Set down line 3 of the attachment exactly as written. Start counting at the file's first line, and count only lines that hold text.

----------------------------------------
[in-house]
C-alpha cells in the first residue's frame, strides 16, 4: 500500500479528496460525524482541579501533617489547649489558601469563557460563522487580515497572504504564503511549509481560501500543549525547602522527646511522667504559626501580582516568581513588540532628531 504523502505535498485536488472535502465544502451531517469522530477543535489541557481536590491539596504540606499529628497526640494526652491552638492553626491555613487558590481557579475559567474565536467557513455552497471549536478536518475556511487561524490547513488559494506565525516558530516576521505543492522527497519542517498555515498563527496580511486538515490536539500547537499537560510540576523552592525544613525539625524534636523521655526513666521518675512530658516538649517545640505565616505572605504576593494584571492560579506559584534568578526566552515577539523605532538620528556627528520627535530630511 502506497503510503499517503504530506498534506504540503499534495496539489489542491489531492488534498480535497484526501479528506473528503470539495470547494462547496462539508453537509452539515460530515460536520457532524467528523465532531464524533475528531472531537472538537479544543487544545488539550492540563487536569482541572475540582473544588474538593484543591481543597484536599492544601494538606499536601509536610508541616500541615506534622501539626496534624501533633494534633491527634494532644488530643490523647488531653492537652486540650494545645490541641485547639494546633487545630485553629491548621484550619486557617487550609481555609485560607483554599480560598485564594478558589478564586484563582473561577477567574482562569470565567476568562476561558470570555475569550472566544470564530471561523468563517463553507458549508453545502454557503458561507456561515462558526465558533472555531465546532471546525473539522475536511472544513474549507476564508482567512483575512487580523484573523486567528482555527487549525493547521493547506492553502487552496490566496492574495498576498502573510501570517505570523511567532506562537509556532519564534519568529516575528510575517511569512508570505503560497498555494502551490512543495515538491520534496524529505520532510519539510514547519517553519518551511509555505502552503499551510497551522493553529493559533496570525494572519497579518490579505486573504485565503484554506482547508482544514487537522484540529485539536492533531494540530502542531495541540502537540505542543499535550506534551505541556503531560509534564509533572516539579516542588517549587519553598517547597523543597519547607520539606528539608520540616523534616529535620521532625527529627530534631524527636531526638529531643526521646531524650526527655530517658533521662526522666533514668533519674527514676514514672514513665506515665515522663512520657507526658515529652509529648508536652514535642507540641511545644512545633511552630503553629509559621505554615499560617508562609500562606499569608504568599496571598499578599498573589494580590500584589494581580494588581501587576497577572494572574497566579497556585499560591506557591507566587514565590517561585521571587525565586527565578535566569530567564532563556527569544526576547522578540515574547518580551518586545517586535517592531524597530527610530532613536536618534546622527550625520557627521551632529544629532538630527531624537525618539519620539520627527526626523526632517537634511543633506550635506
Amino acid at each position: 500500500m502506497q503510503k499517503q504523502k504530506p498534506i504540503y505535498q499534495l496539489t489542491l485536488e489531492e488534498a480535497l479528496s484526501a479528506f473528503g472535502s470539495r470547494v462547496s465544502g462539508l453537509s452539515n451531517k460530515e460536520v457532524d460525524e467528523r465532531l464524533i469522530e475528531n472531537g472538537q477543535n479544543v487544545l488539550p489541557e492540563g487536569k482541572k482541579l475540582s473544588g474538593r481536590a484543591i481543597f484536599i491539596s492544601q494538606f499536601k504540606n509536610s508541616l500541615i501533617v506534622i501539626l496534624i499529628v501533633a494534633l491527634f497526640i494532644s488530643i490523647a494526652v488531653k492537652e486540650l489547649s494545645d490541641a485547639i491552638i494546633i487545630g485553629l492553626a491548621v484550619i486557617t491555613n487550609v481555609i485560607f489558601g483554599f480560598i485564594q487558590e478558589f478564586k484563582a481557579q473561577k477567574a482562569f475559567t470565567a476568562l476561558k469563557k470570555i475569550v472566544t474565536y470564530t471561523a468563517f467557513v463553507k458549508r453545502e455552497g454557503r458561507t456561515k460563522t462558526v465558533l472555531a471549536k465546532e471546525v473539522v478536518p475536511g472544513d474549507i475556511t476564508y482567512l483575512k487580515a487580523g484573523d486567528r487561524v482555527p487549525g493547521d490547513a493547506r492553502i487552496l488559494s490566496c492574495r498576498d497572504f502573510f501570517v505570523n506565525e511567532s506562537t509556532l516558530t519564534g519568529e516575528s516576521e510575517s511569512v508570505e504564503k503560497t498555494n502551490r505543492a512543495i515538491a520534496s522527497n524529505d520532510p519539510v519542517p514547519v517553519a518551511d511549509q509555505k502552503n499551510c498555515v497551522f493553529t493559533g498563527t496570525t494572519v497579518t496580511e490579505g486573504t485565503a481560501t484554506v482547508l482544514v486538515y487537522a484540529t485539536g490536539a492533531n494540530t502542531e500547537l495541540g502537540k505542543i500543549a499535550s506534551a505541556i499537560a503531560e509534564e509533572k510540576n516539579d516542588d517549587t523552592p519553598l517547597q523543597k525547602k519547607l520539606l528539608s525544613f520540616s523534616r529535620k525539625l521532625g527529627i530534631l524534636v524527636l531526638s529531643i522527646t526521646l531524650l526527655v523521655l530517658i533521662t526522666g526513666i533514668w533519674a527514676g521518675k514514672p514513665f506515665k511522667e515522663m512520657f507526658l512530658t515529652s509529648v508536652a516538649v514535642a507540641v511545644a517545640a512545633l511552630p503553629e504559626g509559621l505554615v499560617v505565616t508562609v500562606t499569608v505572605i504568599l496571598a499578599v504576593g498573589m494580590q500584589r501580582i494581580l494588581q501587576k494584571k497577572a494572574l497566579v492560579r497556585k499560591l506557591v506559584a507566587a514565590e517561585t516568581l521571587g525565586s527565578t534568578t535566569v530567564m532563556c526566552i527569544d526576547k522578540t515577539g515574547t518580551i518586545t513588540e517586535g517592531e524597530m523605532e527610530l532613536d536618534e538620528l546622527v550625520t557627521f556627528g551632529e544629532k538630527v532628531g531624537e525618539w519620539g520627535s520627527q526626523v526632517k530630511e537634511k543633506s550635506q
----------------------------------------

Amino acid at each position: 500500500m502506497q503510503k499517503q504523502k504530506p498534506i504540503y505535498q499534495l496539489t489542491l485536488e489531492e488534498a480535497l479528496s484526501a479528506f473528503g472535502s470539495r470547494v462547496s465544502g462539508l453537509s452539515n451531517k460530515e460536520v457532524d460525524e467528523r465532531l464524533i469522530e475528531n472531537g472538537q477543535n479544543v487544545l488539550p489541557e492540563g487536569k482541572k482541579l475540582s473544588g474538593r481536590a484543591i481543597f484536599i491539596s492544601q494538606f499536601k504540606n509536610s508541616l500541615i501533617v506534622i501539626l496534624i499529628v501533633a494534633l491527634f497526640i494532644s488530643i490523647a494526652v488531653k492537652e486540650l489547649s494545645d490541641a485547639i491552638i494546633i487545630g485553629l492553626a491548621v484550619i486557617t491555613n487550609v481555609i485560607f489558601g483554599f480560598i485564594q487558590e478558589f478564586k484563582a481557579q473561577k477567574a482562569f475559567t470565567a476568562l476561558k469563557k470570555i475569550v472566544t474565536y470564530t471561523a468563517f467557513v463553507k458549508r453545502e455552497g454557503r458561507t456561515k460563522t462558526v465558533l472555531a471549536k465546532e471546525v473539522v478536518p475536511g472544513d474549507i475556511t476564508y482567512l483575512k487580515a487580523g484573523d486567528r487561524v482555527p487549525g493547521d490547513a493547506r492553502i487552496l488559494s490566496c492574495r498576498d497572504f502573510f501570517v505570523n506565525e511567532s506562537t509556532l516558530t519564534g519568529e516575528s516576521e510575517s511569512v508570505e504564503k503560497t498555494n502551490r505543492a512543495i515538491a520534496s522527497n524529505d520532510p519539510v519542517p514547519v517553519a518551511d511549509q509555505k502552503n499551510c498555515v497551522f493553529t493559533g498563527t496570525t494572519v497579518t496580511e490579505g486573504t485565503a481560501t484554506v482547508l482544514v486538515y487537522a484540529t485539536g490536539a492533531n494540530t502542531e500547537l495541540g502537540k505542543i500543549a499535550s506534551a505541556i499537560a503531560e509534564e509533572k510540576n516539579d516542588d517549587t523552592p519553598l517547597q523543597k525547602k519547607l520539606l528539608s525544613f520540616s523534616r529535620k525539625l521532625g527529627i530534631l524534636v524527636l531526638s529531643i522527646t526521646l531524650l526527655v523521655l530517658i533521662t526522666g526513666i533514668w533519674a527514676g521518675k514514672p514513665f506515665k511522667e515522663m512520657f507526658l512530658t515529652s509529648v508536652a516538649v514535642a507540641v511545644a517545640a512545633l511552630p503553629e504559626g509559621l505554615v499560617v505565616t508562609v500562606t499569608v505572605i504568599l496571598a499578599v504576593g498573589m494580590q500584589r501580582i494581580l494588581q501587576k494584571k497577572a494572574l497566579v492560579r497556585k499560591l506557591v506559584a507566587a514565590e517561585t516568581l521571587g525565586s527565578t534568578t535566569v530567564m532563556c526566552i527569544d526576547k522578540t515577539g515574547t518580551i518586545t513588540e517586535g517592531e524597530m523605532e527610530l532613536d536618534e538620528l546622527v550625520t557627521f556627528g551632529e544629532k538630527v532628531g531624537e525618539w519620539g520627535s520627527q526626523v526632517k530630511e537634511k543633506s550635506q